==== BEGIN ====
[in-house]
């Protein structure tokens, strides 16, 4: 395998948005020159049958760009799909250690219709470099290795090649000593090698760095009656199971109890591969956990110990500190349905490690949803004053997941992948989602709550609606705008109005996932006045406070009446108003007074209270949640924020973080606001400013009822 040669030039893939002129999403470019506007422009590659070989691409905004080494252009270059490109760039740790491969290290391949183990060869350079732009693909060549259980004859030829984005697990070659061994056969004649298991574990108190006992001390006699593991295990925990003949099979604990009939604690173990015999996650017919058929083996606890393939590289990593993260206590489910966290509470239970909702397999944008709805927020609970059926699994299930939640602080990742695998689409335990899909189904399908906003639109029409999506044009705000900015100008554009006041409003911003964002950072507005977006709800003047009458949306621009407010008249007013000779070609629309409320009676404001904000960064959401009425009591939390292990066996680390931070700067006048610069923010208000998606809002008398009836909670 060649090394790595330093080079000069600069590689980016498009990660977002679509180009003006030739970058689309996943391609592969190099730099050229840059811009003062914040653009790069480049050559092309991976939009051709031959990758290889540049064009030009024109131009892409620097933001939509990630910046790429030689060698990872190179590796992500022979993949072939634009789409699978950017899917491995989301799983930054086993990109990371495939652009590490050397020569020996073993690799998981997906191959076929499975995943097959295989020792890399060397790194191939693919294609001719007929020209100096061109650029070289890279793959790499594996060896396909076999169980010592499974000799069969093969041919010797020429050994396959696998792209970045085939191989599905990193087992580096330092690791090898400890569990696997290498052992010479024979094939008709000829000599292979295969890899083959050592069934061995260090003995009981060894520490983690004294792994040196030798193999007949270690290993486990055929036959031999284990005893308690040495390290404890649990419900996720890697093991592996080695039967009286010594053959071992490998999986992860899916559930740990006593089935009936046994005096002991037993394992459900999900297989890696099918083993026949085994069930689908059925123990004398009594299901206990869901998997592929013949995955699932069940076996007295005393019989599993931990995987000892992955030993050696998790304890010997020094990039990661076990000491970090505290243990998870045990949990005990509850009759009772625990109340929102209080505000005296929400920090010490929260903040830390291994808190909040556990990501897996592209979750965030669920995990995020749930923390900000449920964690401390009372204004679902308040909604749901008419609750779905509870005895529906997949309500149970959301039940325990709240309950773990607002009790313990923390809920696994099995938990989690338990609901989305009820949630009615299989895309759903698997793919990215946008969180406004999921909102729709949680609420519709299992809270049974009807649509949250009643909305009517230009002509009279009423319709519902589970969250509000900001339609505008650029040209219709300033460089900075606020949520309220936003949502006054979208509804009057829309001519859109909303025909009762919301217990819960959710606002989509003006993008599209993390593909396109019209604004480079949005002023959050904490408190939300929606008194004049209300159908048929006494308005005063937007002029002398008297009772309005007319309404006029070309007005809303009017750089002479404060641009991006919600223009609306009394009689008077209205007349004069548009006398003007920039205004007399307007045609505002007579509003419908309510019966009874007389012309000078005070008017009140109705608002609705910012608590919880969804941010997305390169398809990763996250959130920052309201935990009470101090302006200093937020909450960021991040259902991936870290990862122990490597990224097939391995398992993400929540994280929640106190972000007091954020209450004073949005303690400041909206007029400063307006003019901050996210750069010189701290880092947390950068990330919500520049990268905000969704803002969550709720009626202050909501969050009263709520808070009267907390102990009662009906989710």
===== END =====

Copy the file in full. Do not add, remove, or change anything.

[in-house]
């Protein structure tokens, strides 16, 4: 395998948005020159049958760009799909250690219709470099290795090649000593090698760095009656199971109890591969956990110990500190349905490690949803004053997941992948989602709550609606705008109005996932006045406070009446108003007074209270949640924020973080606001400013009822 040669030039893939002129999403470019506007422009590659070989691409905004080494252009270059490109760039740790491969290290391949183990060869350079732009693909060549259980004859030829984005697990070659061994056969004649298991574990108190006992001390006699593991295990925990003949099979604990009939604690173990015999996650017919058929083996606890393939590289990593993260206590489910966290509470239970909702397999944008709805927020609970059926699994299930939640602080990742695998689409335990899909189904399908906003639109029409999506044009705000900015100008554009006041409003911003964002950072507005977006709800003047009458949306621009407010008249007013000779070609629309409320009676404001904000960064959401009425009591939390292990066996680390931070700067006048610069923010208000998606809002008398009836909670 060649090394790595330093080079000069600069590689980016498009990660977002679509180009003006030739970058689309996943391609592969190099730099050229840059811009003062914040653009790069480049050559092309991976939009051709031959990758290889540049064009030009024109131009892409620097933001939509990630910046790429030689060698990872190179590796992500022979993949072939634009789409699978950017899917491995989301799983930054086993990109990371495939652009590490050397020569020996073993690799998981997906191959076929499975995943097959295989020792890399060397790194191939693919294609001719007929020209100096061109650029070289890279793959790499594996060896396909076999169980010592499974000799069969093969041919010797020429050994396959696998792209970045085939191989599905990193087992580096330092690791090898400890569990696997290498052992010479024979094939008709000829000599292979295969890899083959050592069934061995260090003995009981060894520490983690004294792994040196030798193999007949270690290993486990055929036959031999284990005893308690040495390290404890649990419900996720890697093991592996080695039967009286010594053959071992490998999986992860899916559930740990006593089935009936046994005096002991037993394992459900999900297989890696099918083993026949085994069930689908059925123990004398009594299901206990869901998997592929013949995955699932069940076996007295005393019989599993931990995987000892992955030993050696998790304890010997020094990039990661076990000491970090505290243990998870045990949990005990509850009759009772625990109340929102209080505000005296929400920090010490929260903040830390291994808190909040556990990501897996592209979750965030669920995990995020749930923390900000449920964690401390009372204004679902308040909604749901008419609750779905509870005895529906997949309500149970959301039940325990709240309950773990607002009790313990923390809920696994099995938990989690338990609901989305009820949630009615299989895309759903698997793919990215946008969180406004999921909102729709949680609420519709299992809270049974009807649509949250009643909305009517230009002509009279009423319709519902589970969250509000900001339609505008650029040209219709300033460089900075606020949520309220936003949502006054979208509804009057829309001519859109909303025909009762919301217990819960959710606002989509003006993008599209993390593909396109019209604004480079949005002023959050904490408190939300929606008194004049209300159908048929006494308005005063937007002029002398008297009772309005007319309404006029070309007005809303009017750089002479404060641009991006919600223009609306009394009689008077209205007349004069548009006398003007920039205004007399307007045609505002007579509003419908309510019966009874007389012309000078005070008017009140109705608002609705910012608590919880969804941010997305390169398809990763996250959130920052309201935990009470101090302006200093937020909450960021991040259902991936870290990862122990490597990224097939391995398992993400929540994280929640106190972000007091954020209450004073949005303690400041909206007029400063307006003019901050996210750069010189701290880092947390950068990330919500520049990268905000969704803002969550709720009626202050909501969050009263709520808070009267907390102990009662009906989710």